Elements of a Great Contractor-Client Relationship

A great relationship with your general contractor is like any happy marriage. It’s a good idea to go into it with full transparency and clear expectations. Start with these two things, and you’re building the foundation of a successful client and contractor relationship! Also, everything starts with your dreams for the future. 

Here are four factors to consider carefully:

1) Design Plans: 

You can’t build or renovate – and have an idea of cost – if you don’t have an initial design plan. A contractor needs to know the scope of the project to provide an estimate. 

There are several ways to approach this:

  • You can hire an architect or professional designer to create an initial floor plan, then take it to a contractor for an estimate. (You could ask the architect or designer to recommend several contractors they know.)
  • Another option, and one that’s more likely with a renovation, is to identify a contractor first and then work with an architect or designer they recommend to create a plan. 

2) Specifications and Pricing: 

Several factors affect costs, among them are the general layout, interior architecture, finishes, and custom millwork, lighting, and electrical features. That sort of information can affect accurate pricing before you start construction. While every contractor has an overhead cost (their profit margin) for their labor, the project specs have a significant influence on final costs.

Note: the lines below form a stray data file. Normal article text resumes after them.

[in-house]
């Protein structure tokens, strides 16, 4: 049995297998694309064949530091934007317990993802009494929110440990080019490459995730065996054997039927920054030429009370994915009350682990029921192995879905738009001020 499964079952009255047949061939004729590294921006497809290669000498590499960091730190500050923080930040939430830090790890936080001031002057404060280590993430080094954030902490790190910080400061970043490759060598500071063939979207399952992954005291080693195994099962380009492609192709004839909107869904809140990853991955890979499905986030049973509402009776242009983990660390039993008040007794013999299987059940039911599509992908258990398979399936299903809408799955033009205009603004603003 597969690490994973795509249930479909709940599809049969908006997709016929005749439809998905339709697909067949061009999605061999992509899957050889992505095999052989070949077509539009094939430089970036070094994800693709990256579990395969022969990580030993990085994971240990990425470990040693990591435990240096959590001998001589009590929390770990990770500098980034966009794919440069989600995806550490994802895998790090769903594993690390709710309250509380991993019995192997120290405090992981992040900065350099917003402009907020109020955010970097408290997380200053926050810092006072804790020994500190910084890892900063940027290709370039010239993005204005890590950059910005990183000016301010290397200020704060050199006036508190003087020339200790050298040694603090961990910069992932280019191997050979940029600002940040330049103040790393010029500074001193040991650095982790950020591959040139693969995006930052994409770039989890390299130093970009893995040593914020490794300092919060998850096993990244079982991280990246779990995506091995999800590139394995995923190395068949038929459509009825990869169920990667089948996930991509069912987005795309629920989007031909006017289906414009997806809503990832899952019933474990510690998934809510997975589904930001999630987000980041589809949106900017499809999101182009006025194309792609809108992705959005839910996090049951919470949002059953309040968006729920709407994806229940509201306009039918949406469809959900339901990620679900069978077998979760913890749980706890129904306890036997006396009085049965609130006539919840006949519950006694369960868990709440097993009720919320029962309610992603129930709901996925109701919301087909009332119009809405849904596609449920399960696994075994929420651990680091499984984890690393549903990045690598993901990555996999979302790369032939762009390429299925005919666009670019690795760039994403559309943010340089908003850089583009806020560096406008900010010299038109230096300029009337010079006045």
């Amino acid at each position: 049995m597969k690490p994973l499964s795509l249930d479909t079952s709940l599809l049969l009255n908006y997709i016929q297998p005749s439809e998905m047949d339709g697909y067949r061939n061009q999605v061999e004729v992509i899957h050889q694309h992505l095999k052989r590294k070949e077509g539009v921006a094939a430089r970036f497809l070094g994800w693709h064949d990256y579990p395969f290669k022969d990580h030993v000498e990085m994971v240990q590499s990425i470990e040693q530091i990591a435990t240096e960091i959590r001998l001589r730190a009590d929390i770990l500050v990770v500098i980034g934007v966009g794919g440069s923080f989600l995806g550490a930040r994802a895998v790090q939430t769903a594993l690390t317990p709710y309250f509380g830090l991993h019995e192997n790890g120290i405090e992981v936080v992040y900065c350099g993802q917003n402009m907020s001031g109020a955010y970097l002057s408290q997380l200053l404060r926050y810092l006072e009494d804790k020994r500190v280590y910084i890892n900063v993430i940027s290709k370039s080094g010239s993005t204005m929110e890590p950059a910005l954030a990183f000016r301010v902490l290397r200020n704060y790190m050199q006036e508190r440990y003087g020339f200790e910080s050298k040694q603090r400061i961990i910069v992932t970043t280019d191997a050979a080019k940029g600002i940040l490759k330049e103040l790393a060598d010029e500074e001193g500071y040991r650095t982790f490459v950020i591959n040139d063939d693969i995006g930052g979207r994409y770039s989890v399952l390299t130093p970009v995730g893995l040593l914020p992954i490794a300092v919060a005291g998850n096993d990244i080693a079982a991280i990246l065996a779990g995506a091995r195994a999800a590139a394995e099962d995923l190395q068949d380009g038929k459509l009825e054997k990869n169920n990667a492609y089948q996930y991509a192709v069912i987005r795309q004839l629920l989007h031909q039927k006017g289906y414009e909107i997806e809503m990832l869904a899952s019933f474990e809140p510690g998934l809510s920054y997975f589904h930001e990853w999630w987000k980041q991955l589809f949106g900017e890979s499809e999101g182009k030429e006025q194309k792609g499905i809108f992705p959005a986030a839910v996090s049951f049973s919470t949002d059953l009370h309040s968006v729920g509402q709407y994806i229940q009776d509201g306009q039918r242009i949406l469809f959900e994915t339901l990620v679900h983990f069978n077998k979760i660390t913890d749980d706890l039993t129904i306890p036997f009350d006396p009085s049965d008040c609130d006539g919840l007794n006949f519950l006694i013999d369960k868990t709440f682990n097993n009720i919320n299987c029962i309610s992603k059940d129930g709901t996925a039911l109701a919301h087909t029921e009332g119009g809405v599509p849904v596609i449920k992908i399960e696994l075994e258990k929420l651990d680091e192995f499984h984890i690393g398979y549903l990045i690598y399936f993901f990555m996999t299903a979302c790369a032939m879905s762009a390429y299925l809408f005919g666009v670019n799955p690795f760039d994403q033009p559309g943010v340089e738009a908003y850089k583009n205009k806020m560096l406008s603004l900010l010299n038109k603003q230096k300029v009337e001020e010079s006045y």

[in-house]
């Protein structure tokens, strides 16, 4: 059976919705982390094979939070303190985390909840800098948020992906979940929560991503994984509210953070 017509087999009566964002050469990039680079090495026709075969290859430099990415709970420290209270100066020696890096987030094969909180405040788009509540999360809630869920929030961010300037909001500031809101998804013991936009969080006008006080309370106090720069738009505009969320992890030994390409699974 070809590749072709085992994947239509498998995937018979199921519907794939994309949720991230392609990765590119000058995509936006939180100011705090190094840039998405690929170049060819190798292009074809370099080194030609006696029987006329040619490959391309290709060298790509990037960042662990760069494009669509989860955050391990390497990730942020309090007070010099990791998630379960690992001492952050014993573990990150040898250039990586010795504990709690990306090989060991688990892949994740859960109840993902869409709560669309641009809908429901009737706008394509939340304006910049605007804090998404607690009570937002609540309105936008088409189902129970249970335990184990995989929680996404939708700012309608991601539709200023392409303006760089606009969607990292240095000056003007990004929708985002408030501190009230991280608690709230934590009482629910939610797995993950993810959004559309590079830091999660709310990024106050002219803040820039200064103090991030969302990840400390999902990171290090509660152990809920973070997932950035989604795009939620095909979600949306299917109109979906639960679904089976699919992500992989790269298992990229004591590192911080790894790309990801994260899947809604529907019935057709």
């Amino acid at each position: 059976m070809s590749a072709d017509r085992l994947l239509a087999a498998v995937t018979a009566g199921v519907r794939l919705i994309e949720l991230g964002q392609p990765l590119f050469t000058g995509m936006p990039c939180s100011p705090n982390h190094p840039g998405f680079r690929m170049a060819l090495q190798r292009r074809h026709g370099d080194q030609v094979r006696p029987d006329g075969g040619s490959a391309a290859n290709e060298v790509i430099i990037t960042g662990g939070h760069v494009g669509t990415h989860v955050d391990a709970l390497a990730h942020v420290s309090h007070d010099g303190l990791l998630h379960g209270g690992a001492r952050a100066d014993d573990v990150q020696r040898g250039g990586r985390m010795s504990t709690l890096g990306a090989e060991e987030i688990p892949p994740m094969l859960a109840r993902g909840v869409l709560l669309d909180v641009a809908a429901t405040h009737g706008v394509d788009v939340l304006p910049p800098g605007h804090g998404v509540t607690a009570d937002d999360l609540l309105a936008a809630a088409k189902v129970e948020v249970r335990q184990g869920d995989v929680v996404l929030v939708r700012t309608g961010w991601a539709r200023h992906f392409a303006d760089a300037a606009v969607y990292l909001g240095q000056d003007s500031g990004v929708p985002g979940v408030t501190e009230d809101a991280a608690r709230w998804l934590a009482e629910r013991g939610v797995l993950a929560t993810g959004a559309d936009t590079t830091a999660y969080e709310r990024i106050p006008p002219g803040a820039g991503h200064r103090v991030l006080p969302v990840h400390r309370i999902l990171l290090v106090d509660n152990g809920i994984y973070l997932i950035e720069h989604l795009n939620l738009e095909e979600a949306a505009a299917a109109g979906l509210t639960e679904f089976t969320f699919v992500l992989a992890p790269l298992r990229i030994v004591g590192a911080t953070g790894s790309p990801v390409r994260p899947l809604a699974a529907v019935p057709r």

Once you’ve received several estimates, you will want to compare them carefully. While most reputable and experienced contractors are likely to be similar in pricing, sometimes there can be big differences in costs between contractors. It’s critical to review the estimates in a way that compares apples to apples. 

Cheaper isn’t always better in the long run. A low-ball estimate could indicate a contractor who uses lower-quality materials, is uninsured, or employs lower or under-skilled workers. It could also mean he’s not investing in safety or industry trainings for his employees and investing back into his business. Any of these are red flags, and you should think twice before working with this contractor.

3) Timelines: 

Expectations and timelines for a project are an area where things can go awry during a renovation or home build. If adequately addressed beforehand, you can likely avoid disappointment. Keep in mind that unexpected issues often arise during construction. It’s important to discuss the contractor’s expected timeline and your expectations or needs before signing a contract.  

4) Transparency:

Any estimate you receive should be detailed, explaining the scope of the work to be completed and all costs in great detail. There should be full transparency to avoid hidden costs. For example, most reputable contractors will write into the contract the brands they will use. They will include the cost of materials and their process for any change orders that could affect the original price. If there’s no obvious transparency in your initial discussions and the contract, that’s a red flag. 

Keep these four factors in mind when you’re talking to a contractor about your project. They will help you have a smoother experience. If you have any questions, please feel free to contact us.